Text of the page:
Bush's 'success' leaves automakers looking glum Big Three get little from the Japanese


TOKYO -- George Bush called his trip to Asia a success yesterday, but he looked a little lonely.

None of the automakers was pleased.

Not the ones he recruited from the Big Three American auto companies to join his trip to Asia in search of "jobs, jobs, jobs" for recession-weary U.S. workers.

What they and U.S. government negotiators extracted from the Japanese after their 26,000-mile odyssey was less than a drop in the bucket, the executives said.

Toyota, Nissan, Honda and Mitsubishi -- the Japanese manufacturers that have been killing them in the market -- weren't happy, either.

The Americans should concentrate more on making cars people want to buy, they said, and work less on pressuring Japan.

The president, whose bottom line is political and thus capable of greater abstraction, had a happier version of his visit, which ended yesterday.

In a ceremonial news conference with Prime Minister Kiichi Miyazawa yesterday, the president declared his unorthodox ,X summit-level sales mission "a success." The bruising trade negotiations "advanced our goal of leveling the playing field" for U.S. exporters, he said.

And on his return flight to Washington, Mr. Bush told reporters: "I think there's every reason to believe we did accomplish a lot.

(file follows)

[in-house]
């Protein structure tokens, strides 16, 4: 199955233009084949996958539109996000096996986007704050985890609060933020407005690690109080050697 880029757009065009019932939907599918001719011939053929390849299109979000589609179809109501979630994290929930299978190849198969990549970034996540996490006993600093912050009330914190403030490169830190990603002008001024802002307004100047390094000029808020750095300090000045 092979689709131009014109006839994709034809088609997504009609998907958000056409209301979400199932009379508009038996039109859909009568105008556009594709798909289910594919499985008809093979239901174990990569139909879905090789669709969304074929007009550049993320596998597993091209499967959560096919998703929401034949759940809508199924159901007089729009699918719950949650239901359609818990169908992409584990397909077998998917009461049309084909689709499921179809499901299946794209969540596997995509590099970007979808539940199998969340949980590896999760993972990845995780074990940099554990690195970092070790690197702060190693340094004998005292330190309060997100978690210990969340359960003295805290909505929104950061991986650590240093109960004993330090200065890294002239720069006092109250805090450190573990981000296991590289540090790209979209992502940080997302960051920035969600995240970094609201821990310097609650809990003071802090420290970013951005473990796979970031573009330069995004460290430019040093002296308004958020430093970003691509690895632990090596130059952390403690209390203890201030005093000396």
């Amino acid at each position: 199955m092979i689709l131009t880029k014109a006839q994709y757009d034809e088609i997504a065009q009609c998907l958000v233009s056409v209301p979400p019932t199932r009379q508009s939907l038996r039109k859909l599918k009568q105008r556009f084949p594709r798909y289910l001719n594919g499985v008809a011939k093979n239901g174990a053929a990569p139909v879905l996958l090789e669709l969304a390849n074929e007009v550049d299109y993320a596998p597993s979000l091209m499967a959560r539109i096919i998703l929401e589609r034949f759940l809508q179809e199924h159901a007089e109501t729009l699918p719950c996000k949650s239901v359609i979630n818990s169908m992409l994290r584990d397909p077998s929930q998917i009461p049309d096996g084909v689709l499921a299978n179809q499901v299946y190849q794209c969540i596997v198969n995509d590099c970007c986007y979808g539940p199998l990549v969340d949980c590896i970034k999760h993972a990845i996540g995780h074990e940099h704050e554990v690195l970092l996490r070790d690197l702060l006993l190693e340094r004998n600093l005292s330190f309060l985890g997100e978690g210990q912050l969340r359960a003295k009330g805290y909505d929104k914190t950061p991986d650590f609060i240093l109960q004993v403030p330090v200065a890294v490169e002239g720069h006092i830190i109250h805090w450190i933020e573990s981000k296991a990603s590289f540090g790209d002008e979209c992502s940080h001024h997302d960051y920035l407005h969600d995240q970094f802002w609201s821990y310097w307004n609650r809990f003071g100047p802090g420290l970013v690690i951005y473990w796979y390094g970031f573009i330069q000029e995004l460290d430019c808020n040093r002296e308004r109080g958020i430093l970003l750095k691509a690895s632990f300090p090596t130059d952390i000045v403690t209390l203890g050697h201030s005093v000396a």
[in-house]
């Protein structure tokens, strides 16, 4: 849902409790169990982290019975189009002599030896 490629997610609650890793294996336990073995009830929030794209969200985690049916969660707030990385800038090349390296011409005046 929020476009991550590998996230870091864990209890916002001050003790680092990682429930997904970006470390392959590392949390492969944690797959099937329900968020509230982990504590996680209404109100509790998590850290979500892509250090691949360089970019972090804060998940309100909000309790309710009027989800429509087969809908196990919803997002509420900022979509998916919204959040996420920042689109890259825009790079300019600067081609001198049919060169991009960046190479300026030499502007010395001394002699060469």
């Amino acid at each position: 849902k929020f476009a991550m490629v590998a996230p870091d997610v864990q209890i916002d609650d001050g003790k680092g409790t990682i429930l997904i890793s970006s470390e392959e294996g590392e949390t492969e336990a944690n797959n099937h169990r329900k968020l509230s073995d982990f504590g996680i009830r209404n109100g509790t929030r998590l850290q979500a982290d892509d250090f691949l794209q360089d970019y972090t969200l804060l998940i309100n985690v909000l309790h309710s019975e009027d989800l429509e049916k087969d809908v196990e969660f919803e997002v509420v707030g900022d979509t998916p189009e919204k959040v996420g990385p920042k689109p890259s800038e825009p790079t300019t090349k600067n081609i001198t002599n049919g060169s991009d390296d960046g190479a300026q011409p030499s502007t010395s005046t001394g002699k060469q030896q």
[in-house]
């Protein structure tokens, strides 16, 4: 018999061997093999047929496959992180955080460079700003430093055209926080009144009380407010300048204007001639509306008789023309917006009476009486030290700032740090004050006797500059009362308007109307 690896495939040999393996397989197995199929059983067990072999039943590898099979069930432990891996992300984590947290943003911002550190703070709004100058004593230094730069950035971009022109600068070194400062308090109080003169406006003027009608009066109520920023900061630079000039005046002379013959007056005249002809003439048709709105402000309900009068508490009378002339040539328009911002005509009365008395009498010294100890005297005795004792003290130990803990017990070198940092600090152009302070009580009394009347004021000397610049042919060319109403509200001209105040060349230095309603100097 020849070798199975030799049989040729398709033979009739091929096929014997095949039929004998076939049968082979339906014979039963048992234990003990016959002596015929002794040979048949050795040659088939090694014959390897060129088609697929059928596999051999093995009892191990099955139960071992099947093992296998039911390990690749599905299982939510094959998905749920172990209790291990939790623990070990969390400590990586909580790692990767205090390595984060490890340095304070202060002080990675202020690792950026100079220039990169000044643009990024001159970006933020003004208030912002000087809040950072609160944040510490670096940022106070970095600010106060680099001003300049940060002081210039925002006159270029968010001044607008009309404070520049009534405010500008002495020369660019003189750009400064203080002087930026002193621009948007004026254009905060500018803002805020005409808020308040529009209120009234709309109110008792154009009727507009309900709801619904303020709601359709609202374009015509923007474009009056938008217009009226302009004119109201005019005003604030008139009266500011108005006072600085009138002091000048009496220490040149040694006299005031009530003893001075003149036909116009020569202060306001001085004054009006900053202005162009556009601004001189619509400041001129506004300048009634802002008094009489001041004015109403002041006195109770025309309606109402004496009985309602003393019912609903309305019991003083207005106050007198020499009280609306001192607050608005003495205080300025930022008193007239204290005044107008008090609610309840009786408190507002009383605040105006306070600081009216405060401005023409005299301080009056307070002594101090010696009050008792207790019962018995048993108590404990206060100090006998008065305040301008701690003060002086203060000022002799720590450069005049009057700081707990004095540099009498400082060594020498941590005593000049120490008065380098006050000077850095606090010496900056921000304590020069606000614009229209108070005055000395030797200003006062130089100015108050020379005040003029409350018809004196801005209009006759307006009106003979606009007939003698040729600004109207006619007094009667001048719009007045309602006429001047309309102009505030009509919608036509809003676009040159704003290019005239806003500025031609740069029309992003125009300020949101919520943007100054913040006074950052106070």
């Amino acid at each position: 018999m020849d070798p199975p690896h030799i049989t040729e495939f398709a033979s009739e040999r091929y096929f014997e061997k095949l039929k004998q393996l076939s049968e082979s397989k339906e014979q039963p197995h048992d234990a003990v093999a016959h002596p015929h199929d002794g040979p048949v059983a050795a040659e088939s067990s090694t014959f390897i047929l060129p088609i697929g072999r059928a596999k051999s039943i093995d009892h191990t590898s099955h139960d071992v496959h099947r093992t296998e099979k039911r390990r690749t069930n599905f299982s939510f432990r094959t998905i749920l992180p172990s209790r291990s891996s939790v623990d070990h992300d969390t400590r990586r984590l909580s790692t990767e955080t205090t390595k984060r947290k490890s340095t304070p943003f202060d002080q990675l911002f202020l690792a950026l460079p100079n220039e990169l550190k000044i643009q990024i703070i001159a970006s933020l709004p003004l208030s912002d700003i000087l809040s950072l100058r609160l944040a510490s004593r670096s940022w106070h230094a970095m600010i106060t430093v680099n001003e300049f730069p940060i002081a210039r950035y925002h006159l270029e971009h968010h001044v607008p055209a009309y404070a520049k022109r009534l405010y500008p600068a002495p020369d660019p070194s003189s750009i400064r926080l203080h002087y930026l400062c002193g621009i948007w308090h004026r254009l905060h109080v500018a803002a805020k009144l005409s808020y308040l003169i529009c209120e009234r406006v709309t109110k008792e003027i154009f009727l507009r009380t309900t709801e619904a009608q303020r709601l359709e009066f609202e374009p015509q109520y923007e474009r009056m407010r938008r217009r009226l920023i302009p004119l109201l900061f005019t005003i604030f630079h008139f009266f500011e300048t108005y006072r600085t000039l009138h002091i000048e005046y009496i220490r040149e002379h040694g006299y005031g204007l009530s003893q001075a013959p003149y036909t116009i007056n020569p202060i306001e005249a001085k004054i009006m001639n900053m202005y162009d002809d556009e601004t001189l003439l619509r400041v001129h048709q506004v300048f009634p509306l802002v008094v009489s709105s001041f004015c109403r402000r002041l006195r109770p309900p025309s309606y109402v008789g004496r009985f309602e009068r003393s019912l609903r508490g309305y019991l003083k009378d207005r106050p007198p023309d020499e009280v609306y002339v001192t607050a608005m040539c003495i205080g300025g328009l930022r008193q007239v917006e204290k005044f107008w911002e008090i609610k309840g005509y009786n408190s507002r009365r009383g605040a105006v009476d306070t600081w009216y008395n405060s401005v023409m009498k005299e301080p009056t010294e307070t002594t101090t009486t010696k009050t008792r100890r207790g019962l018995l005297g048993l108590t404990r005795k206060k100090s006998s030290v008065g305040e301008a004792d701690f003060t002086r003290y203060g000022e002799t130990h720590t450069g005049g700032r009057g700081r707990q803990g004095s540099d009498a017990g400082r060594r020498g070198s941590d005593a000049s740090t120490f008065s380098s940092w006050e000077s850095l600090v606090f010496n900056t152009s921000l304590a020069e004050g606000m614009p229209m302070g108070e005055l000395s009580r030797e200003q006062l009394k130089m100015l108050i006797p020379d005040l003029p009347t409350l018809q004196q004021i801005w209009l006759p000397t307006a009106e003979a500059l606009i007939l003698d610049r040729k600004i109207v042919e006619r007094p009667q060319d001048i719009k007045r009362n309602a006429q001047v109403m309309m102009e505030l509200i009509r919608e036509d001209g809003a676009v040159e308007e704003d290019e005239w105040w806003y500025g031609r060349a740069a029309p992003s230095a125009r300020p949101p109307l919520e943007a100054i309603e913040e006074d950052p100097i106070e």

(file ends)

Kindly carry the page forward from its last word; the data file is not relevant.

"It will take a while for people to realize what is going to happen," he said, according to a pool report. "But I look at it as a beginning. We made some major accomplishments and will go from here, follow up."

But the men from the Big Three in Detroit had not come along to get a glimpse of a future level playing field. They were here to fight for companies that are hemorrhaging dollars by the billions, closing factories by the scores and laying off workers by the tens of thousands.

"This isn't a business for sissies," Robert Stempel, chief executive officer of General Motors Corp., blurted out near the end of a U.S. automakers' news conference yesterday.

His was the company that announced plans three weeks ago to close 21 plants and terminate 70,000 workers.

Mr. Bush's traveling companions from the Big Three are worldly men who knew they were certain to be asked how they liked what they got. They were undaunted by the niceties one might expect from presidential guests.

"I am not smiling," said Ford Motor Co.'s Harold A. Poling.

"Doesn't sound like a lot of cars," said Chrysler Corp.'s Lee A. Iacocca.

For three days and most of three nights, Japanese and U.S. negotiators sat facing each other. Neither side ever seemed to hear the other.

The Americans accused the Japanese of keeping their auto market closed to outsiders.

The Japanese accused the Americans of forsaking Mr. Bush's free-market principles for "managed trade" by demanding accountable targets for U.S. imports to Japan.

Throughout, the spotlight was on automobiles and auto parts. They account for three-fourths of Japan's $41 billion-a-year surplus in two-way trade.

"I'd be embarrassed to show this to the president," Secretary of Commerce Robert A. Mosbacher Sr. was quoted as saying at one point, waving a copy of a Japanese "action plan" on two-way trade.

This morning, aides to Mr. Bush and Mr. Mosbacher carried that very plan onto Air Force One, the mark of Mr. Bush's success. It is the sole tangible product of their unprecedented campaign to pressure the Japanese into opening their auto market.